As you cross through mostly desert land, and just before reaching the river that divides the state of Arizona and California, you come upon a thriving food distribution program just around the bend. The Colorado River Indian Tribes, who USDA staff recently had the opportunity to visit, operate the Food Distribution Program on Indian Reservations serving a caseload of approximately 400 individuals. Most impressive is their transformation to a grocery store distribution model for their clients, weekly home-delivery stops, a well-accompanied kitchen to conduct cooking demonstrations, and a new garden onsite, just outside their front doors where clients of all ages gather to plant, sow, and harvest. Colorado River Indian Tribes also recently received an infrastructure grant from FNS to replace their freezer and make electrical upgrades to their warehouse, including a new generator. Although viewed as more “behind-the-scene” improvements, the recent upgrades complete the program and, most importantly, contribute to running a smooth distribution center for all their clients year-round.

Colorado River Indian Tribe FDPIR grocery store distribution model

Program Spotlight

At the Heart of Spirit Lake FDPIR is a New Demonstration Kitchen!

In 2015, Spirit Lake Tribe in North Dakota began renovations on the new home for its Food Distribution Program on Indian Reservations, but with a different look: a grocery store set-up for participants to select their food package items. The building, previously used to house manufacturing equipment, was completely transformed to a new environment filled with all the grocery store features. In 2016, the Tribe officially opened its new doors, and in the same year, received additional funding from FNS to design and construct a demonstration kitchen to conduct nutrition education in the same building. The new kitchen, just completed in May 2018, will be in full use starting this summer with FDPIR youth attending cooking camp while they are out of school. Design of a fall curriculum specifically for FDPIR clients is also currently underway. Beginning in the fall, nutrition-related classes and activities will be held throughout the month for FDPIR clients of all ages. Spirit Lake Tribe’s new kitchen really is the place to be!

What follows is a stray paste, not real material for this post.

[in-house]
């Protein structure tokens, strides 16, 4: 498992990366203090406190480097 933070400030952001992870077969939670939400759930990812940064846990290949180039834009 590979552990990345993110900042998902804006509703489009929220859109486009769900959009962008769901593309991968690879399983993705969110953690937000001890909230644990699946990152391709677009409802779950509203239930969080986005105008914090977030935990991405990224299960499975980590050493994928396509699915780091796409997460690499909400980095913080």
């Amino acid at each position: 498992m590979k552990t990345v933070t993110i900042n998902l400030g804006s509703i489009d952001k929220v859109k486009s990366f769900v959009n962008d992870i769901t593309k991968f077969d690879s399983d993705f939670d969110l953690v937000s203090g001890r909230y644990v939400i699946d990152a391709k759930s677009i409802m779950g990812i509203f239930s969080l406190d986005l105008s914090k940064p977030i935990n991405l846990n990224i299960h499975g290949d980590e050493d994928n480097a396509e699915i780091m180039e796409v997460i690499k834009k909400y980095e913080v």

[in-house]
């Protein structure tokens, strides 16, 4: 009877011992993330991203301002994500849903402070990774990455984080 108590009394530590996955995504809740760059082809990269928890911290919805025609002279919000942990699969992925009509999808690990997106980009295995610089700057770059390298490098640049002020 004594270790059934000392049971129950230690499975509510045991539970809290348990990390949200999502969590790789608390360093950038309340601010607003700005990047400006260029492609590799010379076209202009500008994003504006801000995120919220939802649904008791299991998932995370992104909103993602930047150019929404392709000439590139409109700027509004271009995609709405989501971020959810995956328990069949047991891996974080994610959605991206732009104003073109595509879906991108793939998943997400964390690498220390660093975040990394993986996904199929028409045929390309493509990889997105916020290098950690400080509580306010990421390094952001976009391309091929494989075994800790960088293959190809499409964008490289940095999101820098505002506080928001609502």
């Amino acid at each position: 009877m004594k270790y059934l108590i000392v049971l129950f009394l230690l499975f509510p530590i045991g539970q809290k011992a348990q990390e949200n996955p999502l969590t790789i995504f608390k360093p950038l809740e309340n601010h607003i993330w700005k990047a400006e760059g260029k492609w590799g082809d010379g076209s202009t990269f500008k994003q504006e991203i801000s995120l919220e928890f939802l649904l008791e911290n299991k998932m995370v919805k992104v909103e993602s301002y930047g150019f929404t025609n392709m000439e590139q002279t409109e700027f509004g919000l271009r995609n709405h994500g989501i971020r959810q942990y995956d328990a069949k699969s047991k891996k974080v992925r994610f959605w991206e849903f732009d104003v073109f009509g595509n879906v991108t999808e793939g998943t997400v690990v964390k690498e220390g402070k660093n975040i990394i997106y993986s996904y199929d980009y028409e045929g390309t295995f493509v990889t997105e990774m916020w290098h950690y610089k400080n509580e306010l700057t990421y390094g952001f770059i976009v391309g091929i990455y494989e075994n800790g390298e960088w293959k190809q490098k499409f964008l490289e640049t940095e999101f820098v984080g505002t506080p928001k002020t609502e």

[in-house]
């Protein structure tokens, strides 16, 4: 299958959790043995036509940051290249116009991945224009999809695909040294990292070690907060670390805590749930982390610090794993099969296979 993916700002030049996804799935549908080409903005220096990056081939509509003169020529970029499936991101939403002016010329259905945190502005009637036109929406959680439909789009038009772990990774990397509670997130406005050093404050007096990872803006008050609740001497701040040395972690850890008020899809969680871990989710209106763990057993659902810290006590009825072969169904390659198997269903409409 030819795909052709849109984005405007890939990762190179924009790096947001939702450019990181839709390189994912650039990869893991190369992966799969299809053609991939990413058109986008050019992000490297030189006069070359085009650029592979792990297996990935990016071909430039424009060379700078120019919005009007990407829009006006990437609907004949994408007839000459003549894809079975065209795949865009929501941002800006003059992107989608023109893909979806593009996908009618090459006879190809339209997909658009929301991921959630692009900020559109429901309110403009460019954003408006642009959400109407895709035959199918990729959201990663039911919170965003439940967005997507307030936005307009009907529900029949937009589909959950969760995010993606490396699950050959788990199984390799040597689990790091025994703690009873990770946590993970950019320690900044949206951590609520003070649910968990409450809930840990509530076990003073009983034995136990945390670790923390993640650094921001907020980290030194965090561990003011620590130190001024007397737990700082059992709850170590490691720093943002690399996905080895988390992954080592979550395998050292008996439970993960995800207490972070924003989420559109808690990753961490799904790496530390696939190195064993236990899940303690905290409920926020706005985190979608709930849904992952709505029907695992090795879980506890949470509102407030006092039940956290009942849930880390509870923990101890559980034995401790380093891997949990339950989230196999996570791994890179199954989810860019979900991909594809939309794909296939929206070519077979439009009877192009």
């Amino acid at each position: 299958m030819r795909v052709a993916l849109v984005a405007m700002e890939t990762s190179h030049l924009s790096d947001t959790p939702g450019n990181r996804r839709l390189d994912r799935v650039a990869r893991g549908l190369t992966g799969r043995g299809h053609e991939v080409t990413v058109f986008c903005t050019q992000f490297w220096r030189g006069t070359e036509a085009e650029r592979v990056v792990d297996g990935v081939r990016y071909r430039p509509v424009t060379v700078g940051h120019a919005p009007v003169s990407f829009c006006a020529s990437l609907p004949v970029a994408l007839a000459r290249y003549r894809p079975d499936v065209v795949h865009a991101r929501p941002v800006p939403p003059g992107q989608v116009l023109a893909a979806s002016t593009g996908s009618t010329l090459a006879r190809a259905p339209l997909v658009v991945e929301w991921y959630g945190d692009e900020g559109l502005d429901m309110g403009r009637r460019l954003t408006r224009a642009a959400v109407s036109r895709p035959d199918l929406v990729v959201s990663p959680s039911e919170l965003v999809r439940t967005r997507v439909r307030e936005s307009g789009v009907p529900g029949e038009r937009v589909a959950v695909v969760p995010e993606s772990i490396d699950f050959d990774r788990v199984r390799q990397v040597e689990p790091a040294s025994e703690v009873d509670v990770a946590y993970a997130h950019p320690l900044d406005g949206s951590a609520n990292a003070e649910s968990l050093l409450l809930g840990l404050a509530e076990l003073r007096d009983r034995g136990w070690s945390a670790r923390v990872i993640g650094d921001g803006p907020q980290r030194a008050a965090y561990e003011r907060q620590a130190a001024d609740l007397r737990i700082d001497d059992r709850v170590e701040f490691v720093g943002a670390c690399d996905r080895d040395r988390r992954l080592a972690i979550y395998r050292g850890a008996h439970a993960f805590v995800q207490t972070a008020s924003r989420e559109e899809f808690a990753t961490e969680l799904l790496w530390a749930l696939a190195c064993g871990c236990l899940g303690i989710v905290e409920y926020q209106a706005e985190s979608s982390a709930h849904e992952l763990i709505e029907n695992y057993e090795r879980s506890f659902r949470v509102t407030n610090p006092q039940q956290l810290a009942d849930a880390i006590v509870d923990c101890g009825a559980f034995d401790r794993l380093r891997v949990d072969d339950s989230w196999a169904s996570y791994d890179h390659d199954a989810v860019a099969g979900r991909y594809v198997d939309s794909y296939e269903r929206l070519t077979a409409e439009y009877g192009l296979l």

Spirit Lake Tribe's new kitchen

Technology Synopsis

Retirement of Doug Friesen, AIS Support

Doug Friesen, Information Technology Specialist at FNS, retired on July 21, 2018. Since 1993, Doug managed the Automated Inventory System (AIS). Over the past 25+ years, he has made many updates to AIS to accommodate changes to the food package and to incorporate new products while handling the day-to-day AIS help desk calls. We want to thank Doug for all his years of service supporting FDPIR and wish him the best in his retirement. For assistance with AIS during this time of transition, please contact the WBSCM Service Desk or call (877) 927-2648.